Scott Domnie’s last venture, Shnarley’s Pizzeria, had something few pizza parlors can claim: a 3,000-bottle wine cellar. That was a bold idea, combining pizza pies with a wine list the size of the Bible. But if Domnie’s goal is to spread the gospel of wine—and I believe love of the grape motivates this man—The Cellar Door is a better idea. It’s also, I was pleased to discover on a recent visit, a good restaurant.
Steakhouses are in short supply these days, nowhere more so than on the Peninsula, which has been colonized by salmon-eaters. Any restaurant specializing in grilled meats had better do them very well and furnish good lighter fare besides. The Cellar Door does both and does them with style.
Michael and I arrived on a busy August evening and were lucky enough to snag the best table in the house (corner, by the window). This is a cozy dining room with brick walls and winey accents—barrels, wineboxes and the like—and the snug feeling of being in a room that’s slightly below ground level, perfect for PG’s foggy weather.
Eager servers brought us menus, water and bread. Domnie himself came by to explain that some 30 wines were available by the glass (almost all at $8.50). There was no wine menu, since the list changed daily; however, he informed us, if we told him what we were in the mood for, red or white, he would bring us samples until we tasted something just right. He would not, we learned, actually tell us what was available, preferring to pour and let us be amazed.
I did not like this arrangement. It might be nice for the wine-unsure, but I know what I like in wine, and I even enjoy dithering over unfamiliar options. Here, I felt like a hostage to Domnie’s good intentions. Did he want to wow us by whipping out some underappreciated gem that we wouldn’t have had the sense to order? Were we unwitting props in a sommelier fantasy?
It was also uncomfortable for me, on such a busy night, to reject Domnie’s first selection. I urge him to go to the trouble of making up daily menus or writing up a chalkboard—something. In any event, I wound up with a nice glass of Australian Sauvignon Blanc, and Michael had a tasty Sebastiani Pinot Noir.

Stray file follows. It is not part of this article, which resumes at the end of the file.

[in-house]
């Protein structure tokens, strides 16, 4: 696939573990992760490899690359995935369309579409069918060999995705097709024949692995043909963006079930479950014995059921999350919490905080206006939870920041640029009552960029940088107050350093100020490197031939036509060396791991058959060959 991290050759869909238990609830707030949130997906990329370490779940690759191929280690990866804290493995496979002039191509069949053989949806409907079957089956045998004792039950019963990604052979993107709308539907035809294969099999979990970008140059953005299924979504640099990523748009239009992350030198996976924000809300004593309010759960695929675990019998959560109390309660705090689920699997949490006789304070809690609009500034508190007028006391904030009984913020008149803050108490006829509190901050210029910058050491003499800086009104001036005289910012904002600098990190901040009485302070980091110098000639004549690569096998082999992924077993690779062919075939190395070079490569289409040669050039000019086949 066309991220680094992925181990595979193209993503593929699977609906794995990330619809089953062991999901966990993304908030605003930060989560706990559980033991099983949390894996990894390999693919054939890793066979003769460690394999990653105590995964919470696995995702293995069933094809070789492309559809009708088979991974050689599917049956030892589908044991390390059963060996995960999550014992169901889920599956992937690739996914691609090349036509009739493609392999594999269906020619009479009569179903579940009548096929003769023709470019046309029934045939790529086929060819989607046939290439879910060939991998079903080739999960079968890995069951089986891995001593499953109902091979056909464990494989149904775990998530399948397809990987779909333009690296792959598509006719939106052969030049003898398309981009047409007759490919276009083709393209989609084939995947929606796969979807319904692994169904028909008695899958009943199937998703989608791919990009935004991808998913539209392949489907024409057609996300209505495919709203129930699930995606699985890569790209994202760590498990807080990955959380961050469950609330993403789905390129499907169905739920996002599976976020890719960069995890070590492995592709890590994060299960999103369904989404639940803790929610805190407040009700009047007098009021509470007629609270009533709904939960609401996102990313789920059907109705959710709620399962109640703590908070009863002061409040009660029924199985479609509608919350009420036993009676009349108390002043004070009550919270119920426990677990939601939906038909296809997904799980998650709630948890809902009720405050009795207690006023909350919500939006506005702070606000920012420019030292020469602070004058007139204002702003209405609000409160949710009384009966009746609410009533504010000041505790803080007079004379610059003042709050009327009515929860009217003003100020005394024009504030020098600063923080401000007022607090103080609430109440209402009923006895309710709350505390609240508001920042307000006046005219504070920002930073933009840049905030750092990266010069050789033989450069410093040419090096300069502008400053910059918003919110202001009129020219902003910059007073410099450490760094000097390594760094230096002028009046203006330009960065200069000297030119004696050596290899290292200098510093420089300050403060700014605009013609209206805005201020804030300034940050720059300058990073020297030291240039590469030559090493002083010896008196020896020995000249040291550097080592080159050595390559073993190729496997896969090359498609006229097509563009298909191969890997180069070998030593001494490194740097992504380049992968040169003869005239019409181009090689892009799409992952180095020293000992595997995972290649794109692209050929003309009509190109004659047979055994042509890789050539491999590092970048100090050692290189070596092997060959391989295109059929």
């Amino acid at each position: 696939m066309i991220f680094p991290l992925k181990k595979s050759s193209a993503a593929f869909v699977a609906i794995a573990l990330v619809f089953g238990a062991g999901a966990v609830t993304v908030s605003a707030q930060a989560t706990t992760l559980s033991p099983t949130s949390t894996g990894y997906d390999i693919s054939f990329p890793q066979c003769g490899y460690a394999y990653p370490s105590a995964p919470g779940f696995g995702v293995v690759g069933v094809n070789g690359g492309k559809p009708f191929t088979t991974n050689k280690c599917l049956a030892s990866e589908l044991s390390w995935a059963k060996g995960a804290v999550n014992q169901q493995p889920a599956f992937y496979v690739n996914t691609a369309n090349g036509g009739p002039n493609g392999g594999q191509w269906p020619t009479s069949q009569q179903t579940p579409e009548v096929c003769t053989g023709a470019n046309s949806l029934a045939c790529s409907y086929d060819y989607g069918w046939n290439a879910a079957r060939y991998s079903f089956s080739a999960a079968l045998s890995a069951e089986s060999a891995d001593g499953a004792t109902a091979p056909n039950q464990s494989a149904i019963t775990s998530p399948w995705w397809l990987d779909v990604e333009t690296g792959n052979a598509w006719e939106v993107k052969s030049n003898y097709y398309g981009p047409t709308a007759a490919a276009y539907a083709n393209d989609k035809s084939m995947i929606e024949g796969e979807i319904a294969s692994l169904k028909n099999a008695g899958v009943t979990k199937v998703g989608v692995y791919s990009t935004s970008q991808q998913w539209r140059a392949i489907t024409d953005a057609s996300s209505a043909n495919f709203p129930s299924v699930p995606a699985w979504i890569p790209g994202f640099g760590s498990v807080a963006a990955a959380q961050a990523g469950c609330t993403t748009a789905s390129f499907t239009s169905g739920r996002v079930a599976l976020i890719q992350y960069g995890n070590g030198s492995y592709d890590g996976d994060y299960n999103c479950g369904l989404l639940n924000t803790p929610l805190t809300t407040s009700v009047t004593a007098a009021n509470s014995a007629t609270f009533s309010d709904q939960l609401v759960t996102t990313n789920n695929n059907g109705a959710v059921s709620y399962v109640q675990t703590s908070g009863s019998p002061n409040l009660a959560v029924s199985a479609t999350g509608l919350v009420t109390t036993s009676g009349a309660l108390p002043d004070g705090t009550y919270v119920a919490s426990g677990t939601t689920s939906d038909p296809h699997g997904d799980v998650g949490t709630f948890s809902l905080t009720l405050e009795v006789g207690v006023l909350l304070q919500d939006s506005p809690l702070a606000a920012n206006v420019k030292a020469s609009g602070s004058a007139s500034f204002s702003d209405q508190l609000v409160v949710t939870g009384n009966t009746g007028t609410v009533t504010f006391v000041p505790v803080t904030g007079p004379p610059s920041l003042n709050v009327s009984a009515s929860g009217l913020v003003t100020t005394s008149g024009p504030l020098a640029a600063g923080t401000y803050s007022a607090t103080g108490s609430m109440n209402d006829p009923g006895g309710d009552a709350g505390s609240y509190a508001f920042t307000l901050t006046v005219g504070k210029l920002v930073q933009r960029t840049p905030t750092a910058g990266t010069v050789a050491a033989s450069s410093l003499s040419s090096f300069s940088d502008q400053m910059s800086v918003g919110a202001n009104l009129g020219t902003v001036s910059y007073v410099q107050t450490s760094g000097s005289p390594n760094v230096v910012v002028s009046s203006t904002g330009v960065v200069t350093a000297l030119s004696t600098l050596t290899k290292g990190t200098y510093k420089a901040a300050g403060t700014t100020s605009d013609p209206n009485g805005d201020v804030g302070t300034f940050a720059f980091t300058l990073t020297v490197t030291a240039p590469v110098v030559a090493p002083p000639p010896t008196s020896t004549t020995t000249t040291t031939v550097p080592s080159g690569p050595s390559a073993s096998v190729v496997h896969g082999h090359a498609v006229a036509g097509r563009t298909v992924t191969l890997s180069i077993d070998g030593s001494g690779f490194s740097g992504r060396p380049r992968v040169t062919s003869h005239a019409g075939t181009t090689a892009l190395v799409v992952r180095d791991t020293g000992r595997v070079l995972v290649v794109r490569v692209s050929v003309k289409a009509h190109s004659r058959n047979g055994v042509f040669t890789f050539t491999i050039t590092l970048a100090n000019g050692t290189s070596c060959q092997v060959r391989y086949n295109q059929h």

Our calamari appetizer ($8.95) followed soon after the wine. This dish is a coup. A tangle of light-as-air, crispy calamari perches on a little pool of creamy, smoky black beans, an unlikely partnership that is lighter and zestier than it sounds. We ate it all up, finishing off the homemade tartar sauce for good measure.
The salad course also held some pleasant surprises. If there is such a thing as steak in lettuce’s clothing, I had it that night at The Cellar Door, and it was a treat. The grilled hearts of romaine ($8.95) took up fantastic charbroiled flavor from the meat grill. Only the tender green ends of the romaine wilted a little from the heat; the rest remained nice and crunchy. It was garnished with blue cheese and bacon bits. Even my veggie-averse father would have finished this salad.
I couldn’t manage such a feat and hoped to do justice to the main course, but I did share it with Michael, who had ordered the side salad ($2.95) with his entrée. Now that’s an idea I’d like to see come back—the small, simple, inexpensive dinner salad. It was good and fresh, with plenty of sweet shredded carrots and tangy Italian dressing. It recalled the good old days before salads became a real investment of appetite and treasure.
I was getting full by this point, but I had come for the Wildflower Honey and Orange Chipotle-Glazed Rotisserie Half Chicken ($17.95), having spied it on the posted menu some months back. Once here I’d been tempted to go for the aged New York with Telli Cherry Peppercorn Sauce ($27.95), but the chicken had won that contest, and once it was set in front of me it won me over.
This is basically a fancy barbecued chicken, with crisp, tangy skin that packs a piquant spicy-sweet punch. But the real miracle here is the juiciness of the meat. Even the breast meat was tender. A hearty helping of homemade mashed potatoes and a couple of grilled asparagus spears rounded out the outstanding dish.
Michael’s rib-eye ($24.95) was a huge portion of grilled Angus beef, unadorned and perfect that way. A fatty and flavorful steak like this one doesn’t need dressing up. It gave easily to the knife, too. We took a third of it home for lunch the next day.
Dessert was espresso ($2.95) and raspberry sorbet ($5.95), which, while not homemade, made a refreshing endnote to a chapter of pleasant indulgence. And that fairly sums up The Cellar Door: a light, updated take on the classic steakhouse formula, done with skill and care.
THE CELLAR DOOR CHOP SHOPPE AND FINE WINE EMPORIUM
663 Lighthouse Ave., Pacific Grove • Tue-Sun 5pm-closing • 372-3930.